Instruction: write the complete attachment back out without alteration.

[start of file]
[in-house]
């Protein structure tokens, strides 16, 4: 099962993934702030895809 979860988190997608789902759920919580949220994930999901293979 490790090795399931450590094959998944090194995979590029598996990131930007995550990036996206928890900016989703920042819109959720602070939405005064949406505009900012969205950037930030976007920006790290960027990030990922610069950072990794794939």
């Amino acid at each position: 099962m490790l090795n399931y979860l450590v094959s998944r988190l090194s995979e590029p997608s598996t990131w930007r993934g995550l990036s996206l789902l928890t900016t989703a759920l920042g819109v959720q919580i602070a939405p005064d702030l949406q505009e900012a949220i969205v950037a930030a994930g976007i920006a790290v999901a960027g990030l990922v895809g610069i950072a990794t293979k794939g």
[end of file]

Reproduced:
[in-house]
């Protein structure tokens, strides 16, 4: 099962993934702030895809 979860988190997608789902759920919580949220994930999901293979 490790090795399931450590094959998944090194995979590029598996990131930007995550990036996206928890900016989703920042819109959720602070939405005064949406505009900012969205950037930030976007920006790290960027990030990922610069950072990794794939």
């Amino acid at each position: 099962m490790l090795n399931y979860l450590v094959s998944r988190l090194s995979e590029p997608s598996t990131w930007r993934g995550l990036s996206l789902l928890t900016t989703a759920l920042g819109v959720q919580i602070a939405p005064d702030l949406q505009e900012a949220i969205v950037a930030a994930g976007i920006a790290v999901a960027g990030l990922v895809g610069i950072a990794t293979k794939g």